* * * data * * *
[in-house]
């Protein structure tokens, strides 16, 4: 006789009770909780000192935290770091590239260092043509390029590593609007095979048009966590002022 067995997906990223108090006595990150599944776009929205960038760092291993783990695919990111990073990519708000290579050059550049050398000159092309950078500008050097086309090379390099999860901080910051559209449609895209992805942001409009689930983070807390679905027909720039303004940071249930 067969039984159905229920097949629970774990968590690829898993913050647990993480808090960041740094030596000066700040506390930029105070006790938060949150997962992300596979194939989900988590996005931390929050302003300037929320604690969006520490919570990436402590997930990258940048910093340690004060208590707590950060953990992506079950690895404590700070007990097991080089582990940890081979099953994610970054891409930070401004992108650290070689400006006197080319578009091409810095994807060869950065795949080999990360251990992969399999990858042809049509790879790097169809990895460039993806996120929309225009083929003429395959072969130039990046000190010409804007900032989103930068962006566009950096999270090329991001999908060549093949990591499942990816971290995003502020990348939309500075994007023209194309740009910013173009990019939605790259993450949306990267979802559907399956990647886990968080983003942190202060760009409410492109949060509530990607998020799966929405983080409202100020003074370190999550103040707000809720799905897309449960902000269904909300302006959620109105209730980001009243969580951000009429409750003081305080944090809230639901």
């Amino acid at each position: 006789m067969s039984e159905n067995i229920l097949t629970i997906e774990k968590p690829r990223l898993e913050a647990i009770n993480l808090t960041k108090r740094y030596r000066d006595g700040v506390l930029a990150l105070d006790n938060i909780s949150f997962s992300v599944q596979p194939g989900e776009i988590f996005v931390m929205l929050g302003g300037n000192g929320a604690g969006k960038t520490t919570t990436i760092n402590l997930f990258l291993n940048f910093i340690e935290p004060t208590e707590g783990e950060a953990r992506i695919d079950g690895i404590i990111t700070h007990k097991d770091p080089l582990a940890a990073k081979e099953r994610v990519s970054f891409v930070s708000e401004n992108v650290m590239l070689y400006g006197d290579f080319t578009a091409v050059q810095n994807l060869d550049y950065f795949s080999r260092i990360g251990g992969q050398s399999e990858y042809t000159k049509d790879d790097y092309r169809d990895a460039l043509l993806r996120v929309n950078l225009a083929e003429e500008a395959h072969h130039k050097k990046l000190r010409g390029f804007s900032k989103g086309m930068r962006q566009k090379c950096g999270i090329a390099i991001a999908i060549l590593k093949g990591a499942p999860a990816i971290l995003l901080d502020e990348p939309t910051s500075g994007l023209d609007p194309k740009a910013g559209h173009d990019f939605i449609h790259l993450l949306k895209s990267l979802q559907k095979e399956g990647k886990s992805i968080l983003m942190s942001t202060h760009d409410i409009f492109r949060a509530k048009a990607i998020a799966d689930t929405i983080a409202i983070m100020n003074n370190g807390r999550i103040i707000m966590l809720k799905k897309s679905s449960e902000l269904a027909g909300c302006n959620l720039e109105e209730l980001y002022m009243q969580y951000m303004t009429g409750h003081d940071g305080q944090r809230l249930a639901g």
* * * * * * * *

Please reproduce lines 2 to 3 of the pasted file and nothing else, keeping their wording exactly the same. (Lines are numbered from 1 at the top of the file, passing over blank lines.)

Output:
């Protein structure tokens, strides 16, 4: 006789009770909780000192935290770091590239260092043509390029590593609007095979048009966590002022 067995997906990223108090006595990150599944776009929205960038760092291993783990695919990111990073990519708000290579050059550049050398000159092309950078500008050097086309090379390099999860901080910051559209449609895209992805942001409009689930983070807390679905027909720039303004940071249930 067969039984159905229920097949629970774990968590690829898993913050647990993480808090960041740094030596000066700040506390930029105070006790938060949150997962992300596979194939989900988590996005931390929050302003300037929320604690969006520490919570990436402590997930990258940048910093340690004060208590707590950060953990992506079950690895404590700070007990097991080089582990940890081979099953994610970054891409930070401004992108650290070689400006006197080319578009091409810095994807060869950065795949080999990360251990992969399999990858042809049509790879790097169809990895460039993806996120929309225009083929003429395959072969130039990046000190010409804007900032989103930068962006566009950096999270090329991001999908060549093949990591499942990816971290995003502020990348939309500075994007023209194309740009910013173009990019939605790259993450949306990267979802559907399956990647886990968080983003942190202060760009409410492109949060509530990607998020799966929405983080409202100020003074370190999550103040707000809720799905897309449960902000269904909300302006959620109105209730980001009243969580951000009429409750003081305080944090809230639901």
């Amino acid at each position: 006789m067969s039984e159905n067995i229920l097949t629970i997906e774990k968590p690829r990223l898993e913050a647990i009770n993480l808090t960041k108090r740094y030596r000066d006595g700040v506390l930029a990150l105070d006790n938060i909780s949150f997962s992300v599944q596979p194939g989900e776009i988590f996005v931390m929205l929050g302003g300037n000192g929320a604690g969006k960038t520490t919570t990436i760092n402590l997930f990258l291993n940048f910093i340690e935290p004060t208590e707590g783990e950060a953990r992506i695919d079950g690895i404590i990111t700070h007990k097991d770091p080089l582990a940890a990073k081979e099953r994610v990519s970054f891409v930070s708000e401004n992108v650290m590239l070689y400006g006197d290579f080319t578009a091409v050059q810095n994807l060869d550049y950065f795949s080999r260092i990360g251990g992969q050398s399999e990858y042809t000159k049509d790879d790097y092309r169809d990895a460039l043509l993806r996120v929309n950078l225009a083929e003429e500008a395959h072969h130039k050097k990046l000190r010409g390029f804007s900032k989103g086309m930068r962006q566009k090379c950096g999270i090329a390099i991001a999908i060549l590593k093949g990591a499942p999860a990816i971290l995003l901080d502020e990348p939309t910051s500075g994007l023209d609007p194309k740009a910013g559209h173009d990019f939605i449609h790259l993450l949306k895209s990267l979802q559907k095979e399956g990647k886990s992805i968080l983003m942190s942001t202060h760009d409410i409009f492109r949060a509530k048009a990607i998020a799966d689930t929405i983080a409202i983070m100020n003074n370190g807390r999550i103040i707000m966590l809720k799905k897309s679905s449960e902000l269904a027909g909300c302006n959620l720039e109105e209730l980001y002022m009243q969580y951000m303004t009429g409750h003081d940071g305080q944090r809230l249930a639901g």